It's not only the conspiracy nuts that have this regrettable tendency to elaborate themselves to death; the same is true of other branches of woo-woo.  Take, for example, this recent story from the world of aliens and crop circles.

In case you are understandably reluctant to read the article itself, the whole thing adds a new dimension to the idea that aliens are responsible for crop circles; the author claims that aliens are now being spotted hanging around the crop circles, as if waiting for something significant to happen.  And these are not easily identifiable aliens, i.e little gray guys with enormous eyes; no, these aliens are smarter than that.  They are cleverly disguised as tall blond guys wearing brown clothes.

There are several accounts of contact with these dudes recounted in the article, but the following is my favorite:
(A)n anonymous woman called the operator to the Air Force in the UK... in Suffolk and reported a strange episode that occurred when she was walking with his dog.  She saw a man dressed in a light brown suit... who spoke with a “Scandinavian accent.”  He asked if she had not heard about the large flat circles that appear on the wheat fields.  During the ten-minute conversation the man told me that he was from another planet similar to the Earth, and that his relatives have visited Earth, and made such education.  Guests arrived here on a friendly target, but “they were told not to come into contact with people for fear that their visit can be regarded as a threat.”  Apparently, he did not say who told them not to come into contact with us.  The woman was “very scared”, and while she ran to the house, she heard of a “loud buzzing sound,” and saw the trees soared a large spherical object, glowing orange-white light. BBC statement said the woman told me about an hour and had no doubt that she wrote about a real event.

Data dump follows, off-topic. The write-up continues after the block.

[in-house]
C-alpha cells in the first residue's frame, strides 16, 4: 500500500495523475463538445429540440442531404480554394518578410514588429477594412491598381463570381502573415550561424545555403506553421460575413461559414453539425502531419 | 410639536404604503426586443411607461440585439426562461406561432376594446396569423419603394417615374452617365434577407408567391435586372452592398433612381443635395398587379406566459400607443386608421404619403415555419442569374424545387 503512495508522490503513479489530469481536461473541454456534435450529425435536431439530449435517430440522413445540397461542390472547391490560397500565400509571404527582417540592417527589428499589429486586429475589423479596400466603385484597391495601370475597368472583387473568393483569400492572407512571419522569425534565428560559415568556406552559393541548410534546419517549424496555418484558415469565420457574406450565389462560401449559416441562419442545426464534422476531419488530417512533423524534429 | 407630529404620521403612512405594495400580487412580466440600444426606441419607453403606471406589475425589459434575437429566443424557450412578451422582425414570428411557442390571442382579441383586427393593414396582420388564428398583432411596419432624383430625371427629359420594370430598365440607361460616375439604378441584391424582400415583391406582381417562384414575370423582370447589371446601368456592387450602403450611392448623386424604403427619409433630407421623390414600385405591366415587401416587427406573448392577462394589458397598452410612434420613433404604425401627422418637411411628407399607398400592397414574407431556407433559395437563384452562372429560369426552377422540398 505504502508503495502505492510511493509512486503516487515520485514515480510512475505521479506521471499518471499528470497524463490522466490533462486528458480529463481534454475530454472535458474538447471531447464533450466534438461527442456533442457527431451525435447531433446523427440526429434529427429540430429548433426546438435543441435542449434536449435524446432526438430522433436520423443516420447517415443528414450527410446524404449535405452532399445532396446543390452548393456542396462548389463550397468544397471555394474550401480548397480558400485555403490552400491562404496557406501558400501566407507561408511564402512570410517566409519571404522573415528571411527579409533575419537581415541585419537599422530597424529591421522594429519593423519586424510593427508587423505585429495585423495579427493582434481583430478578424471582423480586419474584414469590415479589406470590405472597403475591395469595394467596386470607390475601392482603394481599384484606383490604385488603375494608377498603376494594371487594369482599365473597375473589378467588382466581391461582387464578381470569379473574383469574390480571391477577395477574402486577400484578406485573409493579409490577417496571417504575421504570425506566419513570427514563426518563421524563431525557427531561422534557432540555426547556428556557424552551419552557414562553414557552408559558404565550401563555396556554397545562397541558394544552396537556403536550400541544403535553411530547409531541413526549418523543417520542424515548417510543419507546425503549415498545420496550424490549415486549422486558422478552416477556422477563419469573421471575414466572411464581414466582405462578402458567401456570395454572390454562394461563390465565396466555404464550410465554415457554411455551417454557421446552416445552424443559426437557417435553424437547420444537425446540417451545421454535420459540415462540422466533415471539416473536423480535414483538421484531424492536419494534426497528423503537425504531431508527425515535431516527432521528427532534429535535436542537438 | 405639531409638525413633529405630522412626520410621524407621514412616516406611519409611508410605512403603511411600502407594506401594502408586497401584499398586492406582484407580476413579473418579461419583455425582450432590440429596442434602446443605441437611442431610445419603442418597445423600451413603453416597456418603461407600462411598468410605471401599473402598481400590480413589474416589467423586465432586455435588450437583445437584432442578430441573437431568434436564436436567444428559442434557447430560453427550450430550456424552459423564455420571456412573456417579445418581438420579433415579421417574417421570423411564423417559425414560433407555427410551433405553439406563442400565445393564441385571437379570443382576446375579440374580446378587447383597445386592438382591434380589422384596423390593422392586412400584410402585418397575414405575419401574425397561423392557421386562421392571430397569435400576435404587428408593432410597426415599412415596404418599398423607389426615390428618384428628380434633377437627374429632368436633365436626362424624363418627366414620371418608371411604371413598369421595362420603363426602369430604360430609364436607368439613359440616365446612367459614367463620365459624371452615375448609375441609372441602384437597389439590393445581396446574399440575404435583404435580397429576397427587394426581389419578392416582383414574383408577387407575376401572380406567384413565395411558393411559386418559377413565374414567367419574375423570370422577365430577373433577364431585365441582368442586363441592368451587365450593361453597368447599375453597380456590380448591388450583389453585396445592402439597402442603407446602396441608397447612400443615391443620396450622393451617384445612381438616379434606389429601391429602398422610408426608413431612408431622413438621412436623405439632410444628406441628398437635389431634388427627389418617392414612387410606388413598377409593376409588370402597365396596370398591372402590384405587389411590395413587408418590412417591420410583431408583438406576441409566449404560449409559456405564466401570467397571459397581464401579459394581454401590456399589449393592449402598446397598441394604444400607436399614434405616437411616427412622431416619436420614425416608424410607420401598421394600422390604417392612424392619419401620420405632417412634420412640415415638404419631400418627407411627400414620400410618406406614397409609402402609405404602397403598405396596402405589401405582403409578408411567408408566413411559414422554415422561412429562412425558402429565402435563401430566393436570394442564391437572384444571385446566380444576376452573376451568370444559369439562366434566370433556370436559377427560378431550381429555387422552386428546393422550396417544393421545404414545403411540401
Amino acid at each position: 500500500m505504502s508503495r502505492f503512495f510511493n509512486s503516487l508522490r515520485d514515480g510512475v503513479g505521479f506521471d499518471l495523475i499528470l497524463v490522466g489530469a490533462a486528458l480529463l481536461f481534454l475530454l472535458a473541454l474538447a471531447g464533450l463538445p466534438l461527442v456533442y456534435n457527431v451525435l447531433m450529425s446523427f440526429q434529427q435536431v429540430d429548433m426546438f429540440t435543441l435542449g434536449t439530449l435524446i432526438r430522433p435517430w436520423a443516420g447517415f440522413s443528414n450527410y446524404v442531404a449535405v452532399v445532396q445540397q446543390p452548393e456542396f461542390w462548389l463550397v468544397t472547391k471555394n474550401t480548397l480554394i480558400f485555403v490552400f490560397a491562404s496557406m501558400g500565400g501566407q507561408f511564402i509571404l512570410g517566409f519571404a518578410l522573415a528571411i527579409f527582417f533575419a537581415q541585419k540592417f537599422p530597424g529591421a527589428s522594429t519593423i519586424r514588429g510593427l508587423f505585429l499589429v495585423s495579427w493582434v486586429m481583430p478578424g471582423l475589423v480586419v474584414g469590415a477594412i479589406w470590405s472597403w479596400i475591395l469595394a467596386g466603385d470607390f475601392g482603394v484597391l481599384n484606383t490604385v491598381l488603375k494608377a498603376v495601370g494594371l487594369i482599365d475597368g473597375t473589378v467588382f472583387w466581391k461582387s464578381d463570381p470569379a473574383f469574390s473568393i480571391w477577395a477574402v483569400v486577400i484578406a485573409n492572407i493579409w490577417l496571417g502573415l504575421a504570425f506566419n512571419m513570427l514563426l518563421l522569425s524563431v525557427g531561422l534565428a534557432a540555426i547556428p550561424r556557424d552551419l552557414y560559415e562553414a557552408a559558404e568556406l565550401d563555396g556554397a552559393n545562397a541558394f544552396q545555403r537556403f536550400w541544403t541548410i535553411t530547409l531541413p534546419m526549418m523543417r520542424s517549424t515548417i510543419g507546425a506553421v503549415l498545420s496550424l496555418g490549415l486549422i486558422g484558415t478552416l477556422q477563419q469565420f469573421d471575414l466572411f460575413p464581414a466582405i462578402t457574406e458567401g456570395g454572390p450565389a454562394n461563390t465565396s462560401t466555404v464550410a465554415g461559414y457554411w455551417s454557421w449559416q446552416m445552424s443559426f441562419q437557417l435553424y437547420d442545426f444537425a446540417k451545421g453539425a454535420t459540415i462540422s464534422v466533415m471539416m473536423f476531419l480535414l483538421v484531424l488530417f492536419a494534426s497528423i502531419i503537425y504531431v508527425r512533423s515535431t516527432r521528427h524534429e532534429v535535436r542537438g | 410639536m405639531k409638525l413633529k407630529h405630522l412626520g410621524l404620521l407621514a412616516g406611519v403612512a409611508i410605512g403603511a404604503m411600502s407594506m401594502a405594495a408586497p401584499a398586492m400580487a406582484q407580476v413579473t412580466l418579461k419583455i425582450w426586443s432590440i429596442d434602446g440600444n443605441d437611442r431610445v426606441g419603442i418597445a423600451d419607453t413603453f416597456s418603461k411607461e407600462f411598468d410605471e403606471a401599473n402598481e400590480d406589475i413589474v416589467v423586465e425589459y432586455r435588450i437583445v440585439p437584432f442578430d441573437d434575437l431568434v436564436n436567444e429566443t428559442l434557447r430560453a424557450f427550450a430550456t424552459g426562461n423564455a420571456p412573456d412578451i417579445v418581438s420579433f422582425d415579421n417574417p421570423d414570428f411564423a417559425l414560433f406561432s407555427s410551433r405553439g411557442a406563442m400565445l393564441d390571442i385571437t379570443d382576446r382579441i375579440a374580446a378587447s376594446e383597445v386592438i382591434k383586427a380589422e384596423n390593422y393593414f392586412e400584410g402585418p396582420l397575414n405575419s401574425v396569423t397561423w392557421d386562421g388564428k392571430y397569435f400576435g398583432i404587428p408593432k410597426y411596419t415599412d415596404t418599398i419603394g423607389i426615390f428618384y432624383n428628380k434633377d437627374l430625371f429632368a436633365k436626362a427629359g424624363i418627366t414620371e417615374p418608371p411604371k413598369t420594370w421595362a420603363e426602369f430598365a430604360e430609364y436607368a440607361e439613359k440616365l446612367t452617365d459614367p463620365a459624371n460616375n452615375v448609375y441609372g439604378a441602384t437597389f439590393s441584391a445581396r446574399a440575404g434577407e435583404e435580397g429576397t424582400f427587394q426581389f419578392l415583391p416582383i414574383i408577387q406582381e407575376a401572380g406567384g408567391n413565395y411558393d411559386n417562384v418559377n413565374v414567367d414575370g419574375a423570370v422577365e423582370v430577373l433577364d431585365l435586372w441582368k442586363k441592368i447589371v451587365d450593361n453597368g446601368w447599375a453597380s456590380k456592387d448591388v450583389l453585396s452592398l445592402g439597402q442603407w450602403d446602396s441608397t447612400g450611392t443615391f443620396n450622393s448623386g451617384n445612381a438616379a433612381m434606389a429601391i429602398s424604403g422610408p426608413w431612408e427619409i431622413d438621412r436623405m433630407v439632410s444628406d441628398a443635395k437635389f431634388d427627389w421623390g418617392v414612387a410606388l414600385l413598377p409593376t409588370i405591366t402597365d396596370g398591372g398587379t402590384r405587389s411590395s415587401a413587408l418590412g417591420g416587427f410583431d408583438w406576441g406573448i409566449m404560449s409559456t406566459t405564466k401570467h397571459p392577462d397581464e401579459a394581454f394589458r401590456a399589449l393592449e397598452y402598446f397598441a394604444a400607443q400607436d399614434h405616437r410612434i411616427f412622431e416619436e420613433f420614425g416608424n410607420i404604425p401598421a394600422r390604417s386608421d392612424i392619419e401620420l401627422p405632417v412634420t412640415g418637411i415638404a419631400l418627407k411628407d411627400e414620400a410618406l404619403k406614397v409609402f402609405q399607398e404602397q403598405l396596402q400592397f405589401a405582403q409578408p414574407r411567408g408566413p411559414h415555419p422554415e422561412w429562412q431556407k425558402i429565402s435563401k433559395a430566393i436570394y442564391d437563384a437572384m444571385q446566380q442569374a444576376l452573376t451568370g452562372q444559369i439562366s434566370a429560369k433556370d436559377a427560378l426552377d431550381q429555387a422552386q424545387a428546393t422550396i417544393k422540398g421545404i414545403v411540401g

So, now we not only have the crop circles to puzzle over, we have blond guys with Swedish accents coming up to innocent dog-walkers and saying, "Say, how about that crop circle over there?  Pretty nice one, eh?   Oh, by the way, I'm an alien, but don't be afraid.  Later."  And then they take off in their spaceships.

Then, to make matters worse, the author throws in his two favorite theories for what the crop circles are for.  I reproduce those here, verbatim:
(T)he location of crop circles – referencing a crop circle ‘database’ – near ancient formations indicate a connection between ancient extraterrestrial visitors and modern day crop circles. Crop circles that contain messages that will “help usher mankind into the Golden Age.”  ... Also, crop circles can be used as a reference point for time travel in the source field.  They often appear right next to the ancient monuments of the vortex points, and that to this day can serve as portals for time travel in space.
Oh, okay, that makes perfect sense.  Vortex points and time travel in the source field.  And also, don't forget frequency resonant vibration energy dimensions!  In space!

In any case, that's our dose of woo-woo lunacy for today.  Men in black (or brown, as the case may be), and how they either will be taken down by the People's Revolution or else use messages in corn fields to usher us into the Golden Age.  Either way, I suppose I should be happy that the outlook is good.  It certainly is preferable to some previous forecasts, such as a massive eruption of Mt. Fuji.  That would have sucked.